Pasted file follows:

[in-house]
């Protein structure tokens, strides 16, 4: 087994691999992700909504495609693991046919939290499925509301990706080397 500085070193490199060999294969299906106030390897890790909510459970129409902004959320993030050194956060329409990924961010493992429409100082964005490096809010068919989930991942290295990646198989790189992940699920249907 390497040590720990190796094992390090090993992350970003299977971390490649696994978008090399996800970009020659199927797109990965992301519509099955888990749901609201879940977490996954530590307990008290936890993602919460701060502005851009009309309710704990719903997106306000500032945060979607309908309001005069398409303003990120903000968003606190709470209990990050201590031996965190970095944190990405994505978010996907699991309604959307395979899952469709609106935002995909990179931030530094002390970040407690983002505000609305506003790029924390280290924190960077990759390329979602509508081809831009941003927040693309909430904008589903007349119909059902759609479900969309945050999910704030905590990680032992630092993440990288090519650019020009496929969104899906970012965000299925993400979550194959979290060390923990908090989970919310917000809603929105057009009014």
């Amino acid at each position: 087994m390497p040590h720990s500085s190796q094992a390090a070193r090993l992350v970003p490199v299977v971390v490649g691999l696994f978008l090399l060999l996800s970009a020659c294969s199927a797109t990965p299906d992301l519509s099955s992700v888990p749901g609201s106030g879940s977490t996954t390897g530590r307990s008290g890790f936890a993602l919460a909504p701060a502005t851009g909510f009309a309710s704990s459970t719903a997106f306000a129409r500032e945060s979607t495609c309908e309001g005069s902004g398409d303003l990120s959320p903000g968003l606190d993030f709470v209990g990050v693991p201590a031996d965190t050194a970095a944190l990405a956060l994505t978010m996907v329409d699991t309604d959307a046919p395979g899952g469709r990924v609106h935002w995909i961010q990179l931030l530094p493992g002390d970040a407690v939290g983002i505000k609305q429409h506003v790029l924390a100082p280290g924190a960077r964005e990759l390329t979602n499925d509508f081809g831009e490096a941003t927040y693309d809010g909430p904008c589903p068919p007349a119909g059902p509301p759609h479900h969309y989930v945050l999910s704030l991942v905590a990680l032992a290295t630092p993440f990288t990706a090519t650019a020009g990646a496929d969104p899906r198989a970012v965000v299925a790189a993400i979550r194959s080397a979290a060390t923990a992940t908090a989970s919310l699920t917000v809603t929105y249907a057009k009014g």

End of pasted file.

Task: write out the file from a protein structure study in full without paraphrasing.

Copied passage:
[in-house]
């Protein structure tokens, strides 16, 4: 087994691999992700909504495609693991046919939290499925509301990706080397 500085070193490199060999294969299906106030390897890790909510459970129409902004959320993030050194956060329409990924961010493992429409100082964005490096809010068919989930991942290295990646198989790189992940699920249907 390497040590720990190796094992390090090993992350970003299977971390490649696994978008090399996800970009020659199927797109990965992301519509099955888990749901609201879940977490996954530590307990008290936890993602919460701060502005851009009309309710704990719903997106306000500032945060979607309908309001005069398409303003990120903000968003606190709470209990990050201590031996965190970095944190990405994505978010996907699991309604959307395979899952469709609106935002995909990179931030530094002390970040407690983002505000609305506003790029924390280290924190960077990759390329979602509508081809831009941003927040693309909430904008589903007349119909059902759609479900969309945050999910704030905590990680032992630092993440990288090519650019020009496929969104899906970012965000299925993400979550194959979290060390923990908090989970919310917000809603929105057009009014």
């Amino acid at each position: 087994m390497p040590h720990s500085s190796q094992a390090a070193r090993l992350v970003p490199v299977v971390v490649g691999l696994f978008l090399l060999l996800s970009a020659c294969s199927a797109t990965p299906d992301l519509s099955s992700v888990p749901g609201s106030g879940s977490t996954t390897g530590r307990s008290g890790f936890a993602l919460a909504p701060a502005t851009g909510f009309a309710s704990s459970t719903a997106f306000a129409r500032e945060s979607t495609c309908e309001g005069s902004g398409d303003l990120s959320p903000g968003l606190d993030f709470v209990g990050v693991p201590a031996d965190t050194a970095a944190l990405a956060l994505t978010m996907v329409d699991t309604d959307a046919p395979g899952g469709r990924v609106h935002w995909i961010q990179l931030l530094p493992g002390d970040a407690v939290g983002i505000k609305q429409h506003v790029l924390a100082p280290g924190a960077r964005e990759l390329t979602n499925d509508f081809g831009e490096a941003t927040y693309d809010g909430p904008c589903p068919p007349a119909g059902p509301p759609h479900h969309y989930v945050l999910s704030l991942v905590a990680l032992a290295t630092p993440f990288t990706a090519t650019a020009g990646a496929d969104p899906r198989a970012v965000v299925a790189a993400i979550r194959s080397a979290a060390t923990a992940t908090a989970s919310l699920t917000v809603t929105y249907a057009k009014g």